Race, class and me: Exploring student authentic self and belonging
Kendi Guantai (Leeds University Business School), Nadine Cavigioli (Lifelong Learning Centre) & Salma Al Arefi (School of Electronic and Electrical Engineering)
This project explores how racialised and classed lived experiences of students at the University of Leeds helps or hinders authentic self-expression and sense of belonging. Challenges also exist for under-represented students taking traditionally gendered courses such as those in science, technology, engineering, and mathematics (STEM). Students from these backgrounds can often have a sense that they do not fit into the university community because of their perceived differences.
By shedding light and gaining insights into student experiences of exclusion, as well as expectations of what inclusion and sense of belonging look like for them, this project supports the University’s vision to create “… a place where students from diverse backgrounds feel they belong, can thrive, and are valued for their unique contribution.’ (University of Leeds 2025 Access Strategy).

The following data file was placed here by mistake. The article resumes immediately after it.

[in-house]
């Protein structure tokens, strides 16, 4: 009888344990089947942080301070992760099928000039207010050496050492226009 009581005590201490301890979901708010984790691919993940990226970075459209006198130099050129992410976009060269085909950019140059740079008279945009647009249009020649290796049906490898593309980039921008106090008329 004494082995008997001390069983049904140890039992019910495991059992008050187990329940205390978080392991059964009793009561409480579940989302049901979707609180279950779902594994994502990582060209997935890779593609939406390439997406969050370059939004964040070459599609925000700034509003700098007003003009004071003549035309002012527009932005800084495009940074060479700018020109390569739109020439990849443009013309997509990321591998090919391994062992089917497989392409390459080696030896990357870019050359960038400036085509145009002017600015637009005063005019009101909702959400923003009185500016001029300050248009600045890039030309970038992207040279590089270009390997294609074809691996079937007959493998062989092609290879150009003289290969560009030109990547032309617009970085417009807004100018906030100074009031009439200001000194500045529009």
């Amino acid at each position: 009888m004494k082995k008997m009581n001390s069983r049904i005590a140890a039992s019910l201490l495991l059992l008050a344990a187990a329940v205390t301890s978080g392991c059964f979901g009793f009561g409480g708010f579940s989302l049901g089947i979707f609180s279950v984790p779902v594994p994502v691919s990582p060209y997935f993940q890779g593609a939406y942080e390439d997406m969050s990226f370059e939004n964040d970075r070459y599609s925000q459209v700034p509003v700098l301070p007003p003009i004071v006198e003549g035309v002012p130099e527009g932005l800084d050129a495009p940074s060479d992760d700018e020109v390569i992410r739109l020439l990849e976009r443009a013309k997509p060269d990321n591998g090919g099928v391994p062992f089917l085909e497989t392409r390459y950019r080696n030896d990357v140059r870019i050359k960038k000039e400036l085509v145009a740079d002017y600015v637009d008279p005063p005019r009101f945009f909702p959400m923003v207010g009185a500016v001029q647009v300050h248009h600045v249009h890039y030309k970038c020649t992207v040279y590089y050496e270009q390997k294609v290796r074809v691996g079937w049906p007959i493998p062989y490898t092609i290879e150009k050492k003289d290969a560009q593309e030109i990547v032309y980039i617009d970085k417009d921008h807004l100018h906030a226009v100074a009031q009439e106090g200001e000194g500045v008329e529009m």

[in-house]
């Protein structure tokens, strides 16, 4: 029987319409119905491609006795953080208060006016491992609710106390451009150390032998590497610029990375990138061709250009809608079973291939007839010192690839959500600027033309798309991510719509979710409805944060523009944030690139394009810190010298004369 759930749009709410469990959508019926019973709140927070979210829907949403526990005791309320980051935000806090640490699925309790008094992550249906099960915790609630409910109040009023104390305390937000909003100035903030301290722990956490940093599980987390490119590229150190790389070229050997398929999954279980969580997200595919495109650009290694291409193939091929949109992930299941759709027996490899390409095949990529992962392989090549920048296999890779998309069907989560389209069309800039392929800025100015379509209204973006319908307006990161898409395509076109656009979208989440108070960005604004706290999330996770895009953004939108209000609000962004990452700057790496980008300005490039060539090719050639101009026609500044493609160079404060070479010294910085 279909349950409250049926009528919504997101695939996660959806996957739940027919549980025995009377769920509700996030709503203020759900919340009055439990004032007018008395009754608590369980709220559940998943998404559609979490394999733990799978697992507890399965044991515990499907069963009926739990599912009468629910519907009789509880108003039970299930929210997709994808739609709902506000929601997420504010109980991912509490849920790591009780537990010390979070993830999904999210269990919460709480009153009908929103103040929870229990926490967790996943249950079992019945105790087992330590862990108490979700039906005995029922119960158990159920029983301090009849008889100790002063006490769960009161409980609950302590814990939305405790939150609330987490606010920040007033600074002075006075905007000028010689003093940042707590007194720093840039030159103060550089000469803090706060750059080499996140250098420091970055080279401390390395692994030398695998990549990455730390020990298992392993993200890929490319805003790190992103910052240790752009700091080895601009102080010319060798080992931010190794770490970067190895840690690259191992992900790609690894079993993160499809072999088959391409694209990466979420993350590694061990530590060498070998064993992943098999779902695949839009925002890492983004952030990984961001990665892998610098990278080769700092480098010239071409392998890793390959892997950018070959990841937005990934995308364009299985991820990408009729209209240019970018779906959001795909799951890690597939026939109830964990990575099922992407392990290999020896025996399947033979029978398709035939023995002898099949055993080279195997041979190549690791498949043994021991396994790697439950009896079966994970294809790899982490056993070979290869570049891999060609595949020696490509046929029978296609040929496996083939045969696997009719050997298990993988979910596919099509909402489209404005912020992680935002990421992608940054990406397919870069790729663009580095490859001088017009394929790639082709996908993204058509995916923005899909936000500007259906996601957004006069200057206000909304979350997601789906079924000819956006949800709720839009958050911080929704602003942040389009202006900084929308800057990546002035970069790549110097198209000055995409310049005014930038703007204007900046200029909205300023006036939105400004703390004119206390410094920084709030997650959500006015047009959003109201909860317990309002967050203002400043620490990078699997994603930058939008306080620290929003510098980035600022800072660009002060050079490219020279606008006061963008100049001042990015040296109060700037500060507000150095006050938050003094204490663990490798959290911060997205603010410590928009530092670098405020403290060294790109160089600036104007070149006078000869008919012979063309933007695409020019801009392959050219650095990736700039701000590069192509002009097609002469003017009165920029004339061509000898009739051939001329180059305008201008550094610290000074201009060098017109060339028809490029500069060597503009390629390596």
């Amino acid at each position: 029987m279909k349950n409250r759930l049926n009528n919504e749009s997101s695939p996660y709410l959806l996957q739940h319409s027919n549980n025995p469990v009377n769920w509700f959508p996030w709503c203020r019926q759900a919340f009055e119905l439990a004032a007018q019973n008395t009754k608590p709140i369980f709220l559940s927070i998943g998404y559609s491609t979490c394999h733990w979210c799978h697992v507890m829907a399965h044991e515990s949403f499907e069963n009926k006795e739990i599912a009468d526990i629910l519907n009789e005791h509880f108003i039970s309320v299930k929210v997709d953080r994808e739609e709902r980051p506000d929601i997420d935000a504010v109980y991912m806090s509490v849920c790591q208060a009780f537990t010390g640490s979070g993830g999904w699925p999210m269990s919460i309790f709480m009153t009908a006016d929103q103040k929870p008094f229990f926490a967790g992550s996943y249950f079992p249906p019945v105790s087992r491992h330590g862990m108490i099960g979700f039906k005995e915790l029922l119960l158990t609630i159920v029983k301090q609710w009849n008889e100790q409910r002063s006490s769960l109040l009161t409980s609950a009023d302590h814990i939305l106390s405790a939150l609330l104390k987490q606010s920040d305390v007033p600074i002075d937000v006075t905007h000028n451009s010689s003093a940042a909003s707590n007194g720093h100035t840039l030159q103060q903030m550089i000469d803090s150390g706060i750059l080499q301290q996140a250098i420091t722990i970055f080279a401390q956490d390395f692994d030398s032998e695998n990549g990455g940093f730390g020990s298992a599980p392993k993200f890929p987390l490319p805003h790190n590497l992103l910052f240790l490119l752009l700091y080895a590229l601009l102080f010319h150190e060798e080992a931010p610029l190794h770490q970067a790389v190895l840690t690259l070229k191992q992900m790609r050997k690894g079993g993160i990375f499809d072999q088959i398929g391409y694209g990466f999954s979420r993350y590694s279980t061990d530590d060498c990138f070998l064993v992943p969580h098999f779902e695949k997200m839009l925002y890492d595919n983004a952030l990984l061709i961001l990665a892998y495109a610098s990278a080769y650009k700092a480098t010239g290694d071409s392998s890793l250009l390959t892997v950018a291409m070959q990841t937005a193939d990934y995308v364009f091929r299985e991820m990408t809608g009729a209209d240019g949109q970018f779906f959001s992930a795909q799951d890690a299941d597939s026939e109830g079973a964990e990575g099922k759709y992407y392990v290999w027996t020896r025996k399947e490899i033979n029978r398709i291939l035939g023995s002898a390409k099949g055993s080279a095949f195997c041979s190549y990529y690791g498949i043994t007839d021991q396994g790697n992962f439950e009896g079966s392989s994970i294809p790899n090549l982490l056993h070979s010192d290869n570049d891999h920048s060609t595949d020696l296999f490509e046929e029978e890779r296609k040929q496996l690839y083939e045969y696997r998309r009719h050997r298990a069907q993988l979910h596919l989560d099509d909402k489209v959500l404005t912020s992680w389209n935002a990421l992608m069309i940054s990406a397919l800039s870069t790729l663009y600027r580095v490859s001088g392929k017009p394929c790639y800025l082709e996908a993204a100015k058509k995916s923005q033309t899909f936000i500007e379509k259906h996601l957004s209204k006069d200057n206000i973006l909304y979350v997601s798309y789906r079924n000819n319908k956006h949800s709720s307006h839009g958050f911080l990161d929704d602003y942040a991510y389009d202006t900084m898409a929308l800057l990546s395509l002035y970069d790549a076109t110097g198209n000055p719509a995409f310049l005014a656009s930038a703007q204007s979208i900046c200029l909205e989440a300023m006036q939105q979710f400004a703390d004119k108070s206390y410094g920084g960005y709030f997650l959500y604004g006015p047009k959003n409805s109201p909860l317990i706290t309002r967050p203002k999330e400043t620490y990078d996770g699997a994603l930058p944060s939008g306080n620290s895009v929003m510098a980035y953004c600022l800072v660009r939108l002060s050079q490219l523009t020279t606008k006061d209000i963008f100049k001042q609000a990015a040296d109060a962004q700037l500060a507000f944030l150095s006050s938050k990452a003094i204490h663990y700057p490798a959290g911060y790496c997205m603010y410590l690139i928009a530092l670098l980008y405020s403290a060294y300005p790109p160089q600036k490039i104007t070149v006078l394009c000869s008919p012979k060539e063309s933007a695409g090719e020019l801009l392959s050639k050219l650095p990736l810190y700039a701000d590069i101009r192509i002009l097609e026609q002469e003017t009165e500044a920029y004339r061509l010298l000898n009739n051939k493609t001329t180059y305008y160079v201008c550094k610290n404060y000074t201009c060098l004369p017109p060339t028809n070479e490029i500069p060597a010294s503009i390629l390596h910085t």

The research approach
By creating psychological safe spaces for students to story-share it is hoped that they will feel more confident to be themselves and feel a greater sense of belonging within the academic community.
The project will apply research methods that centre on student voice. It will gain an insight into student's perception of authentic self-expression and sense of belonging through an intersectional lens through:
- Individual interviews with undergraduate, taught & research postgraduate students exploring past and present relevant life experiences.
- Focus groups will be used to capture how students define and experience a sense of belonging and authentic self-expression.
- As well as reflective blogs, students will co-analyse their own interview data.
- Students will create digital artefacts throughout and produce digital stories to capture their lived experiences and clarify what institutional change is needed.
It is envisaged that data will also emerge to capture the extent to which our University culture, policies and processes are currently helping or hindering students in their authentic self-expression and sense of belonging.
Each fellowship has a project sponsor that helps the fellows achieve impact across the institution. The sponsor for this fellowship is Louise Banahene.